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  1. ulogd2: the new userspace logging daemon for netfilter/iptables (part 2)

    This article explains how to build, install and configure ulogd 2 for use with netfilter/iptables. It explains how to use plugins to store logs in databases (MySQL and PostgreSQL), use plugins to filter data, and gives some iptables rules to log packets.

    Get the sources

    You can use the official repository:

    git clone git://git.netfilter.org/ulogd2.git/



    Use the standard autotools method for configure, build and install:

    ./configure --prefix=/path/to/prefix
    sudo make install


    Edit ulogd.conf

    1. enable plugins

    You will have to choose the input and output plugins according to your setup. NFLOG is present in recent kernels (and iptables installation), and should be preferred if possible.

    • Input plugin: ULOG or NFLOG
    • Output: MySQL or PostgreSQL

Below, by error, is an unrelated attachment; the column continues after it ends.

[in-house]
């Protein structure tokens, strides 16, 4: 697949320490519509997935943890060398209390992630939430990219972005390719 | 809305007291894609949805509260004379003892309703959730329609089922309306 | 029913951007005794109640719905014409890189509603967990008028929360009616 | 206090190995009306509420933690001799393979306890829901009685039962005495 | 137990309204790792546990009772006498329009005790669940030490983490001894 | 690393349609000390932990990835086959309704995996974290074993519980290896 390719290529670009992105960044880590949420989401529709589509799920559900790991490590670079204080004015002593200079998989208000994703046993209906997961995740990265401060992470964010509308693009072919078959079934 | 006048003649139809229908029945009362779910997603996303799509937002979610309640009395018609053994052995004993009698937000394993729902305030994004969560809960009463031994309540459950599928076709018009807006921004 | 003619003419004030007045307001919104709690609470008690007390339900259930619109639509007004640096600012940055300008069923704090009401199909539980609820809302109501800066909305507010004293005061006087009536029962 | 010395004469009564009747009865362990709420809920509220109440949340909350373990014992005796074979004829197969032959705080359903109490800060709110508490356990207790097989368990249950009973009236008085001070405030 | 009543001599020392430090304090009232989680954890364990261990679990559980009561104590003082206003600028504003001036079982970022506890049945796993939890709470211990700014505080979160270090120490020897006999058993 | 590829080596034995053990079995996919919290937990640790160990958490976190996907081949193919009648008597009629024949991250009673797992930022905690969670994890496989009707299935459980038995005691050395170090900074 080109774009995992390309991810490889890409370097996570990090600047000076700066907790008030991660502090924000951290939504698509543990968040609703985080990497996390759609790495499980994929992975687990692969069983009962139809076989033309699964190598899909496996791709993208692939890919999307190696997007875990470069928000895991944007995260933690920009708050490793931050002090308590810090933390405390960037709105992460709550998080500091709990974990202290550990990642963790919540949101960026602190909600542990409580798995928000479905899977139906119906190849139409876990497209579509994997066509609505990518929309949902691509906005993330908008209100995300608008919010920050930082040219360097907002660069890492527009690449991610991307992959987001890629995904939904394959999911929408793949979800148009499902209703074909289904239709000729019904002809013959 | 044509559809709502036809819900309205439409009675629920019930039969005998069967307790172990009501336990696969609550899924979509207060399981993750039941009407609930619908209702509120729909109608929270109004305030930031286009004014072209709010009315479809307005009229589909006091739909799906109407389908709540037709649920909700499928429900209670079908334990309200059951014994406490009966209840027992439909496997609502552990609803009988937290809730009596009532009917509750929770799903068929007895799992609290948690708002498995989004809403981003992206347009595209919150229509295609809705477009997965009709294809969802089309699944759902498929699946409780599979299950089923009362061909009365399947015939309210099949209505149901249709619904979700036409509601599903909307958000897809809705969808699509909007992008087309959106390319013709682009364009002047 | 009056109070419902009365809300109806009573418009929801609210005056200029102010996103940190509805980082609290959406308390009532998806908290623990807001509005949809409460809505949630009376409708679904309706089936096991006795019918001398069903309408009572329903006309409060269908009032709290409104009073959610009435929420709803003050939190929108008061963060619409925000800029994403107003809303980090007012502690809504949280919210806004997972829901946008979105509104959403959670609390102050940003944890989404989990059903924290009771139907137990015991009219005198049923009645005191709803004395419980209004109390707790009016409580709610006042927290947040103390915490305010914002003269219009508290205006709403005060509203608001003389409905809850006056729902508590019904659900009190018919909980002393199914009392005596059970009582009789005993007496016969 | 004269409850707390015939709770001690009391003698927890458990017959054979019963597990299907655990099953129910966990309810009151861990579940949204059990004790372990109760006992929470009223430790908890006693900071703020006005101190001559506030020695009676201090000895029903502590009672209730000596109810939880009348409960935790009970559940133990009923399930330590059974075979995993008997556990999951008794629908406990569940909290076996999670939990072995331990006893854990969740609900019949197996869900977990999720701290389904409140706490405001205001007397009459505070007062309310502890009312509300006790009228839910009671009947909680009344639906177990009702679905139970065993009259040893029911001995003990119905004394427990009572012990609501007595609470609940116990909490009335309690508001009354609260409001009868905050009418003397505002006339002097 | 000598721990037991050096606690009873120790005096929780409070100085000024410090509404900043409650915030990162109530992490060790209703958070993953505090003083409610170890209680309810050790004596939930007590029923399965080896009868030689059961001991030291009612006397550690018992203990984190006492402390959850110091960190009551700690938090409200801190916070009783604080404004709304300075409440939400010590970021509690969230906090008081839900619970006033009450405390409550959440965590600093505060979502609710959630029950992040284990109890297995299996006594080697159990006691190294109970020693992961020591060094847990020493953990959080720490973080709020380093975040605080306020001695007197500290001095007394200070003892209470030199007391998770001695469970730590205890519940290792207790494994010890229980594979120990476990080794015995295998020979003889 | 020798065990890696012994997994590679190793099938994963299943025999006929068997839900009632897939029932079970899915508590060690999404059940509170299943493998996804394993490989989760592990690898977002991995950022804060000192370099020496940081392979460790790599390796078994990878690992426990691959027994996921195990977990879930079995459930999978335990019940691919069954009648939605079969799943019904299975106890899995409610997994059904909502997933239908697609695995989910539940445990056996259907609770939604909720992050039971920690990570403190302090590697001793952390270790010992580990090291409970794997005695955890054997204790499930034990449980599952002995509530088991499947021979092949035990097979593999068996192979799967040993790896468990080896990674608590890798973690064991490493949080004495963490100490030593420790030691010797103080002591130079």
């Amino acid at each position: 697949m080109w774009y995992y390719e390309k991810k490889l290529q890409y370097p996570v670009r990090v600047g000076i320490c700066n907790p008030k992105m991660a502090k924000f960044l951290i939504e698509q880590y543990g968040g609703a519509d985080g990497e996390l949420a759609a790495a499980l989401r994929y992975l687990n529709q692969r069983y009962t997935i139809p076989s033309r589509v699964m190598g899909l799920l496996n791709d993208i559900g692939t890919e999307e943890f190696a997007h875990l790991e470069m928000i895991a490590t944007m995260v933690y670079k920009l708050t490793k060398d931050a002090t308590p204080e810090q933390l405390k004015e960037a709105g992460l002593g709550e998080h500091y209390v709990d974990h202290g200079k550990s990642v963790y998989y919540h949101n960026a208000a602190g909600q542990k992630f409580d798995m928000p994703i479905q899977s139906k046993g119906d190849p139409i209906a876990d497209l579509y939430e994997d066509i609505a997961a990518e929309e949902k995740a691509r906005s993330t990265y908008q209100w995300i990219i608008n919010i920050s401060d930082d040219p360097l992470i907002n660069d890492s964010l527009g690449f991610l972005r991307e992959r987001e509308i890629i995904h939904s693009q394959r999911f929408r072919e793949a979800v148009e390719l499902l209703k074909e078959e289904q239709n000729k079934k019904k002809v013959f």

You have to enable the corresponding in the configuration before you can use them:


    See “Stack configuration” later.

    2. buid the stack

    For MySQL, we will use a very simple plugin stack. As MySQL is quite inefficient in storing IP addresses (and …

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  2. ulogd2: the new userspace logging daemon for netfilter/iptables (part 1)

    Ulogd (and also ulogd2) is a powerful and flexible logging system for Netfilter/Iptables, based on a plugin system. It allows, for example, to log packets in a SQL database, and have some interface to analyze it (see Nulog2)



    Ulogd2 combines plugins to create a stack, where each plugin is chained to another. There are three types of plugins:

    • Source
    • Filter
    • Output

    A stack must have only one source, and one output (yet it can have several filters). It is possible to define several stacks in the configuration.

    Each plugin has a type (for ex, PGSQL), and must be instanciated (using a name chosen by the user). Each instance is a particular version of the plugin, defining parameters. This way, we will be able to output data in several formats using different stacks.

    For ex, the following stack :


    defines a stack with the following properties:

    • input plugin is NFLOG, this means we’ll use the -j NFLOG target of iptables as source
    • filters are BASE, IFINDEX, and PRINTPKT (we’ll cover what they do later)
    • output plugin is of type PGSQL, so data will be logged to a …
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